Release date: November 28, 2017
From the author of the highly acclaimed The Railwayman’s Wife, called a “literary and literate gem” by Psychology Today, comes an emotionally resonant and profound new novel of two families, interconnected through the house that bears witness to their lives.
When Elsie Gormley leaves the Brisbane house in which she has lived for more than sixty years, Lucy Kiss and her family move in, eager to establish their new life. As they settle in, Lucy and her husband Ben struggle to navigate their transformation from adventurous lovers to new parents, taking comfort in memories of their vibrant past as they begin to unearth who their future selves might be. But the house has secrets of its own, and the rooms seem to share recollections of Elsie’s life with Lucy.
In her nearby nursing home, Elsie traces the span of her life—the moments she can’t bear to let go and the places to which she dreams of returning. Her beloved former house is at the heart of her memories of marriage, motherhood, love, and death, and the boundary between present and past becomes increasingly porous for both her and Lucy.
Over the course of one hot Brisbane summer, two families’ stories intersect in sudden and unexpected ways. Through the richly intertwined narratives of two ordinary, extraordinary women, Ashley Hay uses her “lyrical prose, poetic dialogue, and stunning imagery” (RT magazine) to weave an intricate, bighearted story of what it is to be human.
I’m so excited to be one of the stops on the blog tour for A Hundred Small Lessons today! Check out TLC Book Tours for the full schedule.
This is told via alternate perspectives from Elsie and Lucy. Eighty eight year old Elsie is forced to move out of her home after she falls and Lucy is the woman who buys her home. There was something poignant and touching about one woman leaving one of the only homes she’s ever known as another younger woman moves in. Both of them were highly complex characters, this book is very character driven to the point where the plot almost takes a back seat as it’s not as important, what matters is Elsie and Lucy’s feelings, insecurities and struggles.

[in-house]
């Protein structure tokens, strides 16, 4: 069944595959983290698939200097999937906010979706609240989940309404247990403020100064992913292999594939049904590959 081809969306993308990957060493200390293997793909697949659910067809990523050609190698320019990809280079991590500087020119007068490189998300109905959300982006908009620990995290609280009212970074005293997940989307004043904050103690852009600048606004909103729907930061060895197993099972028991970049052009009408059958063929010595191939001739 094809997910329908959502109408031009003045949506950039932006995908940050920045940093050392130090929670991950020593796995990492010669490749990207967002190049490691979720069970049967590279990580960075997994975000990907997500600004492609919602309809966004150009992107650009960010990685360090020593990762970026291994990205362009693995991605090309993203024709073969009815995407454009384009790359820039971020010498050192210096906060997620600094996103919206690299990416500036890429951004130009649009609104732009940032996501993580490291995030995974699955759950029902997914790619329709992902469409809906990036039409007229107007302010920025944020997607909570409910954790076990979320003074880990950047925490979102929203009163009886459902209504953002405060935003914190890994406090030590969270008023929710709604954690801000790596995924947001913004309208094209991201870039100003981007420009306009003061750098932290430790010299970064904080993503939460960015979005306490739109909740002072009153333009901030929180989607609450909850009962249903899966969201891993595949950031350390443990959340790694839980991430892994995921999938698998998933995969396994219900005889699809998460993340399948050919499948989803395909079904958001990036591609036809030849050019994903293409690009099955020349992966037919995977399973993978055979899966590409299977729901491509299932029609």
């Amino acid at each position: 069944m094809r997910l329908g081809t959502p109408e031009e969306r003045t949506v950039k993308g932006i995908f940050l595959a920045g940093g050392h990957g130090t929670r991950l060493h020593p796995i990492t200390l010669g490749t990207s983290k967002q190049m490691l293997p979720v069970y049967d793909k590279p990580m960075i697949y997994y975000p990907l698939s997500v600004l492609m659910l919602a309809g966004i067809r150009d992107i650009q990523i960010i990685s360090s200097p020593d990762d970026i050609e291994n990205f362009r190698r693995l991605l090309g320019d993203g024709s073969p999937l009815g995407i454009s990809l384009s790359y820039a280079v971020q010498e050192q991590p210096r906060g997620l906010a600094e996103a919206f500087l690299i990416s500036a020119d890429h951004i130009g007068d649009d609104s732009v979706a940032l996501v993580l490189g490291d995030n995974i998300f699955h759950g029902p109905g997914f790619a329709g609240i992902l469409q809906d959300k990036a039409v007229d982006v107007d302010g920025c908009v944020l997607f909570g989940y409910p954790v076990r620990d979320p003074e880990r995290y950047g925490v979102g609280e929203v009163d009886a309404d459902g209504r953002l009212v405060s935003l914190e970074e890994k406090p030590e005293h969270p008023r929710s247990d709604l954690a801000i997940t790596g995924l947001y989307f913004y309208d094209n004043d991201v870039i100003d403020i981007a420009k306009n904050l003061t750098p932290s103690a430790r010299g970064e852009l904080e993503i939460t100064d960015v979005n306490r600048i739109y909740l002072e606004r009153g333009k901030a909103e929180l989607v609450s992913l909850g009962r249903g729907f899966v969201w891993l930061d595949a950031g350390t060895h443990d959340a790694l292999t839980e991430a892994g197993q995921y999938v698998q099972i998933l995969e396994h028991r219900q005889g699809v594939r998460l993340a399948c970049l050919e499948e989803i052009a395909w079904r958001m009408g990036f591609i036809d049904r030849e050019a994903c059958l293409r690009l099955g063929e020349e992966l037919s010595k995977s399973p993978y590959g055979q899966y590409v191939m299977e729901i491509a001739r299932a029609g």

There was something about this one that spoke to me, maybe because one of its biggest themes is motherhood and I could wholeheartedly relate to many of the struggles the two women faced. I think most mothers have struggled with not wholly defining themselves through their children and also being too hard on themselves in order to be a perfect mother. Hay writes beautifully, her prose is gentle, lyrical and there’s a quiet confidence to her writing style. Mothers at any stage in their life could relate to and enjoy this one, recommended for a day where you want to escape with a moving story.
Overall rating: 4/5
Thanks to TLC Book Tours and the publisher for my review copy.
About the Author:
Ashley Hay is the internationally acclaimed author of the novels The Body in the Clouds and The Railwayman’s Wife, which was honored with the Colin Roderick Award by the Foundation for Australian Literary Studies and longlisted for the Miles Franklin Literary Award, the most prestigious literary prize in Australia, among numerous other accolades. She has also written four nonfiction books. She lives in Brisbane, Australia.
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